Decentralized P2P Radio

October 10th, 2002 | Posted by paul in Uncategorized - (Comments Off on Decentralized P2P Radio)

From the article on O’Reillys OpenP2P:

First there was AM. Then FM. Now, the next evolution in radio broadcast technology could very well be P2P.

What could be even more controversial than Internet radio/audio broadcasting–which has made headlines this year over the issue of royalty payments–and P2P file sharing? Probably the merging together of these banes of the music industry. Two P2P clients, PeerCast and Streamer, are exactly that. Without the need to have your own dedicated server, these programs let you stream audio files to other users on a P2P network. Essentially, you can run your own Internet radio station whenever you start up your computer and get online.

There’s only one man to blame for Streamer: Iain McLeod of Warrington, U.K., who describes himself as a “self-employed computer game creator.” Lately, however, the 39-year-old has been finding himself working more on Streamer, a program which he unabashedly describes as “pirate radio for the digital age” and admits that he created it in response to the music industry’s recent efforts to shut down Internet radio stations over royalty payments.”


Smart Mobs

October 8th, 2002 | Posted by paul in Uncategorized - (Comments Off on Smart Mobs)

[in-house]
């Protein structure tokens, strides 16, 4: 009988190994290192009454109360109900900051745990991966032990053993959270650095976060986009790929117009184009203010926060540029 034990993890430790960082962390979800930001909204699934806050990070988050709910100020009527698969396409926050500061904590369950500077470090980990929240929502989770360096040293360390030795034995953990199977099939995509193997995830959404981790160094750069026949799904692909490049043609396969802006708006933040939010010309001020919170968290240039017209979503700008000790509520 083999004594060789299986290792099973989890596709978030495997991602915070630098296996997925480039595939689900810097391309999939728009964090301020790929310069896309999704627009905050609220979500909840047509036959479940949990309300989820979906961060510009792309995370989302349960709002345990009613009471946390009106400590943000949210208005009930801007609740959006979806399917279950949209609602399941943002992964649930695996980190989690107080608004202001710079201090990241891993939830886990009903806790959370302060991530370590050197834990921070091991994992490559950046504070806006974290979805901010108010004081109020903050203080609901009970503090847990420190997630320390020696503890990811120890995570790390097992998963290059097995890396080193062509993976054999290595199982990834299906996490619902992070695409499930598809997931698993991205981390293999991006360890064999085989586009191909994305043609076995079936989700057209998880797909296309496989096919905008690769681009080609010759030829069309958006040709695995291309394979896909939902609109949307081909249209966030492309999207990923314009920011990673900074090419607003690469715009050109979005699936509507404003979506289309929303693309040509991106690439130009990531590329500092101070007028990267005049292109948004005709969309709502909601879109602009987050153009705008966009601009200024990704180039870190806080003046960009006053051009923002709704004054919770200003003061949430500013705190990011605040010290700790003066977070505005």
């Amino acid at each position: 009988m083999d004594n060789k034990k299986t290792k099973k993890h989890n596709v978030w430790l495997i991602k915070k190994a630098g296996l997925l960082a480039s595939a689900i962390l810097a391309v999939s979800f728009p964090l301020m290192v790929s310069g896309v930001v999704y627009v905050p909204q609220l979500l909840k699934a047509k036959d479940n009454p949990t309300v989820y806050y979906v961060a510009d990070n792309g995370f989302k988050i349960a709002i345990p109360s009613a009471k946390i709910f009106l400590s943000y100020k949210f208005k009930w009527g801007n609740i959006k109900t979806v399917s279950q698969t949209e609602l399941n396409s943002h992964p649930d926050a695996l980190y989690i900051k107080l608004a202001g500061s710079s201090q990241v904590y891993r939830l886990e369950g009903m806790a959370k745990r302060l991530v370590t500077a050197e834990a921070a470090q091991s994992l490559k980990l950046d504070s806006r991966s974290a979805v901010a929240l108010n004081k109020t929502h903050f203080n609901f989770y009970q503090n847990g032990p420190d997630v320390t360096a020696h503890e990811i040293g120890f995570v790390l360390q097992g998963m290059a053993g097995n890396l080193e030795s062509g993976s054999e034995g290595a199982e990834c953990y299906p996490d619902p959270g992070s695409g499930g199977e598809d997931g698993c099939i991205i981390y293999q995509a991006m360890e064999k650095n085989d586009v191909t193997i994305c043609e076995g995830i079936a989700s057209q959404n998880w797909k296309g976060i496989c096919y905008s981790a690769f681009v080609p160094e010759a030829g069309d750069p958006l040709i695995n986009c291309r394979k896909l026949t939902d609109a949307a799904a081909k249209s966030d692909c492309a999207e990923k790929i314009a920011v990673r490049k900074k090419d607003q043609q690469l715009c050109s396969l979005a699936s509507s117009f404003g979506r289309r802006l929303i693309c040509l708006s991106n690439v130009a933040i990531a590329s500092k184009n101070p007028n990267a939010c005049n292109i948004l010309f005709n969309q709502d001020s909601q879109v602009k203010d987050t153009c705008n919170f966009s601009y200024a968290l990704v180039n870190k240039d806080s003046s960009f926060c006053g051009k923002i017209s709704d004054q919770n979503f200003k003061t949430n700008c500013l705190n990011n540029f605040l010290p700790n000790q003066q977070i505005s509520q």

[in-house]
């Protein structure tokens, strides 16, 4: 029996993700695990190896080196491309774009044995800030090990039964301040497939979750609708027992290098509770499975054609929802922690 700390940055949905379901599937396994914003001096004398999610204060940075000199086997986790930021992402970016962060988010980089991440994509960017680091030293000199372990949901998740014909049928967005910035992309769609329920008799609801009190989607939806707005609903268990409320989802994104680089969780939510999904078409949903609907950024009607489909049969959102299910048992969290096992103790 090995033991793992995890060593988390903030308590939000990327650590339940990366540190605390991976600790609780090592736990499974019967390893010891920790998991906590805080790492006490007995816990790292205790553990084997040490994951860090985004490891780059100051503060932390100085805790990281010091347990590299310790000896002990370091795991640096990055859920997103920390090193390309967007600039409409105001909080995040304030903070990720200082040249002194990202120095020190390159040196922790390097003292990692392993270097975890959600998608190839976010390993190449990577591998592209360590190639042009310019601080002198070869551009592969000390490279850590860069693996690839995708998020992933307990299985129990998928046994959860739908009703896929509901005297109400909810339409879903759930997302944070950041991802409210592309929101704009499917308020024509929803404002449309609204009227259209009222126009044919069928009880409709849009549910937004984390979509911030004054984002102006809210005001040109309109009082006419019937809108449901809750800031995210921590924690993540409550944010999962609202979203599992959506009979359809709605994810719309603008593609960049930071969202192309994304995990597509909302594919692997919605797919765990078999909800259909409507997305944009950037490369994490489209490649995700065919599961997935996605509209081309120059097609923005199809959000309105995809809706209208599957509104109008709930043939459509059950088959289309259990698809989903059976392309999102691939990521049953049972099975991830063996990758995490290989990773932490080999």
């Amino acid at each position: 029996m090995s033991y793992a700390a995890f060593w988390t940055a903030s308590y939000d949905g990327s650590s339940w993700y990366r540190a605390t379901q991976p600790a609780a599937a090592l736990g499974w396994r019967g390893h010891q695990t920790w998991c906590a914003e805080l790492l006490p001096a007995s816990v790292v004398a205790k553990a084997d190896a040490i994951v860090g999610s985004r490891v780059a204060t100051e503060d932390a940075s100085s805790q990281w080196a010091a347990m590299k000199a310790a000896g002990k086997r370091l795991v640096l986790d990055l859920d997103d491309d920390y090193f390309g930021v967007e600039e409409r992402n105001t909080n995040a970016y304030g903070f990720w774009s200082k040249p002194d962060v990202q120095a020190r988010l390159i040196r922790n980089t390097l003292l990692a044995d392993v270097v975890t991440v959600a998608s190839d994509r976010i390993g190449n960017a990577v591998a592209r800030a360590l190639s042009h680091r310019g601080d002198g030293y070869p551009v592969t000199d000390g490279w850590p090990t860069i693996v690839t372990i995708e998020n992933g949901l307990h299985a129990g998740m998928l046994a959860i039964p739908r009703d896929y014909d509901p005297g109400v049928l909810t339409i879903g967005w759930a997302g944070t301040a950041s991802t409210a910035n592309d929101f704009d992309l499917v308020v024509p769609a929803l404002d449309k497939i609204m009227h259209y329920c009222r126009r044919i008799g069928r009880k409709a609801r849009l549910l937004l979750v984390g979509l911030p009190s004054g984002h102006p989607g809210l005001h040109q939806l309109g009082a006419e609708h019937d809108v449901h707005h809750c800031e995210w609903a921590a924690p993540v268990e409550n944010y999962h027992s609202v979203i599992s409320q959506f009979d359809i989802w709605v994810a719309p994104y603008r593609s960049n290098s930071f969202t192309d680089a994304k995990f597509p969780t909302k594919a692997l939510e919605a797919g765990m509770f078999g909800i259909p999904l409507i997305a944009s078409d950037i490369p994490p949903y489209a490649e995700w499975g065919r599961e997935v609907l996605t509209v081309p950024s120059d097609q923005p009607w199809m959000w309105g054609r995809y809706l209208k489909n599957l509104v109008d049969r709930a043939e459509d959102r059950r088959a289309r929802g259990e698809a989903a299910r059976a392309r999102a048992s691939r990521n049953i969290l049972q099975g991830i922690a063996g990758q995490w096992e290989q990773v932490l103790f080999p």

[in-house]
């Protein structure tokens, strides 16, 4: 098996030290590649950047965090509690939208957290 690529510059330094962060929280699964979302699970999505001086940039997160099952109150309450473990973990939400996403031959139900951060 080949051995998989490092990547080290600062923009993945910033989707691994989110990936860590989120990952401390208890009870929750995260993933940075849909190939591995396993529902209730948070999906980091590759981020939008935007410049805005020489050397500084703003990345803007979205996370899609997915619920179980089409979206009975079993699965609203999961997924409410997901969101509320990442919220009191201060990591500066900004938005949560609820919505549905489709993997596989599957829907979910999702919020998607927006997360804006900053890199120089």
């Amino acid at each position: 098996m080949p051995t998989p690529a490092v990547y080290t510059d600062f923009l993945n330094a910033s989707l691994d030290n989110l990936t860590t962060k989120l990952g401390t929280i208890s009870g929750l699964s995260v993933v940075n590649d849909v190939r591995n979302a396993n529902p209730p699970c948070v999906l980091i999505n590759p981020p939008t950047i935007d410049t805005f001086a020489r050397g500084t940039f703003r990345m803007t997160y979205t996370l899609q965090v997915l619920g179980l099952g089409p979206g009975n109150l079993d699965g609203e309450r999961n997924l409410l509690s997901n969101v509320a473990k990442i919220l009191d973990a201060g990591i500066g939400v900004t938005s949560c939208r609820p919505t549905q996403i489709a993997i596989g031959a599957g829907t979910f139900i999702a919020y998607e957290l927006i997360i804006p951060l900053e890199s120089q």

Howard Rheingold, the father of virtual communities, is already on to the next revolution – Smart Mobs. He’s written a new book and created an updated nice website about it. The revolutionary potential of Wi-Fi is that it enables the emergence of an ad-hoc, on-the-fly, real-time, constantly in-flux wireless and decentralized internet. A company Mesh Networks, has already risen to capitalize on this trend. Everyone becomes a node in the emergent network. The beauty of this scheme is that it would completely by-pass all means of centralized control, and empower old-style internet (i.e. anonymous and uncensored) communications from the bottom-up using the unregulated spectrum of garage door openers. Obviously, the emergence of such a network levels the playing field all over again, and therefore scares the crap out of the big boys. Why? Because such a network could easily bypass all of their expensive networks and revenue streams. Will they attempt to crush this technology using legal or technological strangleholds? They are likely to try, but the tricky part is getting this spectrum regulated when nearly every remote control device in existence operates in it.